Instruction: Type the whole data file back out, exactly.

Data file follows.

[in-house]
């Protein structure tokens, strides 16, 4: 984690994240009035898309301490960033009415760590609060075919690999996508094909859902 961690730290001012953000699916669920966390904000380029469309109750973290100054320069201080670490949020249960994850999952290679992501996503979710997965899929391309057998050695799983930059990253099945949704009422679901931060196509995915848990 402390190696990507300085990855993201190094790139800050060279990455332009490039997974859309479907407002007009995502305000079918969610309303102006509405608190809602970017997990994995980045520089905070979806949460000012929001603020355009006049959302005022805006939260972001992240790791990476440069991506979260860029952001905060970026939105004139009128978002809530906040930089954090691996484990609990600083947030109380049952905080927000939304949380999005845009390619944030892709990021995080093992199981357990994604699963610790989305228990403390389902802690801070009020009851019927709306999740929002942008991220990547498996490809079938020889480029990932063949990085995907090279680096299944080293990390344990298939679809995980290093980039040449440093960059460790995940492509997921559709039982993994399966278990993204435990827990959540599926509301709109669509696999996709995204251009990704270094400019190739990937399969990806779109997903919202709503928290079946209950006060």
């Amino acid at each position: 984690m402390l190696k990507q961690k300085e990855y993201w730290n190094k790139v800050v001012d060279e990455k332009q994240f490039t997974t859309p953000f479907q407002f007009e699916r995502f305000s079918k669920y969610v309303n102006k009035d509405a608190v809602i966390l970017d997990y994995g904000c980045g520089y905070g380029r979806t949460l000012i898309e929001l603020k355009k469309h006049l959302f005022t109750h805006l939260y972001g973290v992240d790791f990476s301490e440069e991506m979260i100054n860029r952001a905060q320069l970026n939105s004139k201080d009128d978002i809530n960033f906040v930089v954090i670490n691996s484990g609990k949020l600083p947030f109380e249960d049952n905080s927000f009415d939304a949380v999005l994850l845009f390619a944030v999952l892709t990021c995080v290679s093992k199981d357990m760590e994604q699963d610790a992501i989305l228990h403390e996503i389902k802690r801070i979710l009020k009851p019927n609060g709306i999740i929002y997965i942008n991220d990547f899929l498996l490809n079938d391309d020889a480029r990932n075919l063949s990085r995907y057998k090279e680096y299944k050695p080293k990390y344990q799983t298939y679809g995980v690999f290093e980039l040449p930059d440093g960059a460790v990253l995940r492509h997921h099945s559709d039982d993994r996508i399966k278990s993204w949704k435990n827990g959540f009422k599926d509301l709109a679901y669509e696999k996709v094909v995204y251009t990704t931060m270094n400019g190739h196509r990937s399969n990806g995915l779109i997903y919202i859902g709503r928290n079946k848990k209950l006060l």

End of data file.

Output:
[in-house]
């Protein structure tokens, strides 16, 4: 984690994240009035898309301490960033009415760590609060075919690999996508094909859902 961690730290001012953000699916669920966390904000380029469309109750973290100054320069201080670490949020249960994850999952290679992501996503979710997965899929391309057998050695799983930059990253099945949704009422679901931060196509995915848990 402390190696990507300085990855993201190094790139800050060279990455332009490039997974859309479907407002007009995502305000079918969610309303102006509405608190809602970017997990994995980045520089905070979806949460000012929001603020355009006049959302005022805006939260972001992240790791990476440069991506979260860029952001905060970026939105004139009128978002809530906040930089954090691996484990609990600083947030109380049952905080927000939304949380999005845009390619944030892709990021995080093992199981357990994604699963610790989305228990403390389902802690801070009020009851019927709306999740929002942008991220990547498996490809079938020889480029990932063949990085995907090279680096299944080293990390344990298939679809995980290093980039040449440093960059460790995940492509997921559709039982993994399966278990993204435990827990959540599926509301709109669509696999996709995204251009990704270094400019190739990937399969990806779109997903919202709503928290079946209950006060």
């Amino acid at each position: 984690m402390l190696k990507q961690k300085e990855y993201w730290n190094k790139v800050v001012d060279e990455k332009q994240f490039t997974t859309p953000f479907q407002f007009e699916r995502f305000s079918k669920y969610v309303n102006k009035d509405a608190v809602i966390l970017d997990y994995g904000c980045g520089y905070g380029r979806t949460l000012i898309e929001l603020k355009k469309h006049l959302f005022t109750h805006l939260y972001g973290v992240d790791f990476s301490e440069e991506m979260i100054n860029r952001a905060q320069l970026n939105s004139k201080d009128d978002i809530n960033f906040v930089v954090i670490n691996s484990g609990k949020l600083p947030f109380e249960d049952n905080s927000f009415d939304a949380v999005l994850l845009f390619a944030v999952l892709t990021c995080v290679s093992k199981d357990m760590e994604q699963d610790a992501i989305l228990h403390e996503i389902k802690r801070i979710l009020k009851p019927n609060g709306i999740i929002y997965i942008n991220d990547f899929l498996l490809n079938d391309d020889a480029r990932n075919l063949s990085r995907y057998k090279e680096y299944k050695p080293k990390y344990q799983t298939y679809g995980v690999f290093e980039l040449p930059d440093g960059a460790v990253l995940r492509h997921h099945s559709d039982d993994r996508i399966k278990s993204w949704k435990n827990g959540f009422k599926d509301l709109a679901y669509e696999k996709v094909v995204y251009t990704t931060m270094n400019g190739h196509r990937s399969n990806g995915l779109i997903y919202i859902g709503r928290n079946k848990k209950l006060l």